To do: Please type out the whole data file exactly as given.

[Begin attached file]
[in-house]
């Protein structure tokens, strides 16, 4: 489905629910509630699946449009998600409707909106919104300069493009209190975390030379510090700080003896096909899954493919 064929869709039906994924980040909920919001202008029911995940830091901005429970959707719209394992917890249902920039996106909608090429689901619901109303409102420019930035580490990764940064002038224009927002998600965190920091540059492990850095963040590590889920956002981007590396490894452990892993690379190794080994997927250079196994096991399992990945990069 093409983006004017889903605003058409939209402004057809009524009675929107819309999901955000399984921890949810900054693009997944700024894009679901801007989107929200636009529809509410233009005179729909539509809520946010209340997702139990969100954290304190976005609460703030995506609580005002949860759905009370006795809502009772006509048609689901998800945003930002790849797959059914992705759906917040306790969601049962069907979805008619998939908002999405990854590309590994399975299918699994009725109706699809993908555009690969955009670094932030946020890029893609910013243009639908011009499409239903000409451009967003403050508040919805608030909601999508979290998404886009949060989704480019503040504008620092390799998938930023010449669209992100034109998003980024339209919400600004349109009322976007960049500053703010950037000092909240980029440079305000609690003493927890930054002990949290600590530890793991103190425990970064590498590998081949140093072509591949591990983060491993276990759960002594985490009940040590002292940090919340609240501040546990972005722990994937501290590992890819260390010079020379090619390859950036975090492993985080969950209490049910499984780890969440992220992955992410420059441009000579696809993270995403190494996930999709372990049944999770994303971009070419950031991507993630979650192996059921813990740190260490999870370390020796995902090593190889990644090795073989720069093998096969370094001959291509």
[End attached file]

[in-house]
């Protein structure tokens, strides 16, 4: 489905629910509630699946449009998600409707909106919104300069493009209190975390030379510090700080003896096909899954493919 064929869709039906994924980040909920919001202008029911995940830091901005429970959707719209394992917890249902920039996106909608090429689901619901109303409102420019930035580490990764940064002038224009927002998600965190920091540059492990850095963040590590889920956002981007590396490894452990892993690379190794080994997927250079196994096991399992990945990069 093409983006004017889903605003058409939209402004057809009524009675929107819309999901955000399984921890949810900054693009997944700024894009679901801007989107929200636009529809509410233009005179729909539509809520946010209340997702139990969100954290304190976005609460703030995506609580005002949860759905009370006795809502009772006509048609689901998800945003930002790849797959059914992705759906917040306790969601049962069907979805008619998939908002999405990854590309590994399975299918699994009725109706699809993908555009690969955009670094932030946020890029893609910013243009639908011009499409239903000409451009967003403050508040919805608030909601999508979290998404886009949060989704480019503040504008620092390799998938930023010449669209992100034109998003980024339209919400600004349109009322976007960049500053703010950037000092909240980029440079305000609690003493927890930054002990949290600590530890793991103190425990970064590498590998081949140093072509591949591990983060491993276990759960002594985490009940040590002292940090919340609240501040546990972005722990994937501290590992890819260390010079020379090619390859950036975090492993985080969950209490049910499984780890969440992220992955992410420059441009000579696809993270995403190494996930999709372990049944999770994303971009070419950031991507993630979650192996059921813990740190260490999870370390020796995902090593190889990644090795073989720069093998096969370094001959291509």